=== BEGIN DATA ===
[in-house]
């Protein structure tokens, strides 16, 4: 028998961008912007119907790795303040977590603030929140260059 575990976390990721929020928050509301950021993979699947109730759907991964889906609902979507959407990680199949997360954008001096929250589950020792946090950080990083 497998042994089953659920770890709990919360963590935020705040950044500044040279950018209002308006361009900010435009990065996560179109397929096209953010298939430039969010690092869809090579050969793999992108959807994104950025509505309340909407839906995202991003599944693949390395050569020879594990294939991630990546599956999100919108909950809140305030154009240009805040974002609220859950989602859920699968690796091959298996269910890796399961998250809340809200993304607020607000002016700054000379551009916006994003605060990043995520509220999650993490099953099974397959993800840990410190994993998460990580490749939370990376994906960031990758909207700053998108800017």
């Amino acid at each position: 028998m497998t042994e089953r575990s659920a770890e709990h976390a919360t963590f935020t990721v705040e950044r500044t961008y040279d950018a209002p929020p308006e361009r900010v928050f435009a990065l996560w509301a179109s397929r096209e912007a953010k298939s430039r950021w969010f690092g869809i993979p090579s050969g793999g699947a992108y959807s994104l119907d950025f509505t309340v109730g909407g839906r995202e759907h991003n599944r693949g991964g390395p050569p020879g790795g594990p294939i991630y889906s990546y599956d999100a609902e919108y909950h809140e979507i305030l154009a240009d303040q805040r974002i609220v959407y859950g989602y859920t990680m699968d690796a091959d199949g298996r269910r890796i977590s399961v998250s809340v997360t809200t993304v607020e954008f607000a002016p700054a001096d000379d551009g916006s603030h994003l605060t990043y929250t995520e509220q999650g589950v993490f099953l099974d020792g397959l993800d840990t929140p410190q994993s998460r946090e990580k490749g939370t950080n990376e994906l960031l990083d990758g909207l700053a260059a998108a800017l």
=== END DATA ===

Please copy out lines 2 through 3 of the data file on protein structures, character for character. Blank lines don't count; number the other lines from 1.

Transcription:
């Protein structure tokens, strides 16, 4: 028998961008912007119907790795303040977590603030929140260059 575990976390990721929020928050509301950021993979699947109730759907991964889906609902979507959407990680199949997360954008001096929250589950020792946090950080990083 497998042994089953659920770890709990919360963590935020705040950044500044040279950018209002308006361009900010435009990065996560179109397929096209953010298939430039969010690092869809090579050969793999992108959807994104950025509505309340909407839906995202991003599944693949390395050569020879594990294939991630990546599956999100919108909950809140305030154009240009805040974002609220859950989602859920699968690796091959298996269910890796399961998250809340809200993304607020607000002016700054000379551009916006994003605060990043995520509220999650993490099953099974397959993800840990410190994993998460990580490749939370990376994906960031990758909207700053998108800017």
């Amino acid at each position: 028998m497998t042994e089953r575990s659920a770890e709990h976390a919360t963590f935020t990721v705040e950044r500044t961008y040279d950018a209002p929020p308006e361009r900010v928050f435009a990065l996560w509301a179109s397929r096209e912007a953010k298939s430039r950021w969010f690092g869809i993979p090579s050969g793999g699947a992108y959807s994104l119907d950025f509505t309340v109730g909407g839906r995202e759907h991003n599944r693949g991964g390395p050569p020879g790795g594990p294939i991630y889906s990546y599956d999100a609902e919108y909950h809140e979507i305030l154009a240009d303040q805040r974002i609220v959407y859950g989602y859920t990680m699968d690796a091959d199949g298996r269910r890796i977590s399961v998250s809340v997360t809200t993304v607020e954008f607000a002016p700054a001096d000379d551009g916006s603030h994003l605060t990043y929250t995520e509220q999650g589950v993490f099953l099974d020792g397959l993800d840990t929140p410190q994993s998460r946090e990580k490749g939370t950080n990376e994906l960031l990083d990758g909207l700053a260059a998108a800017l």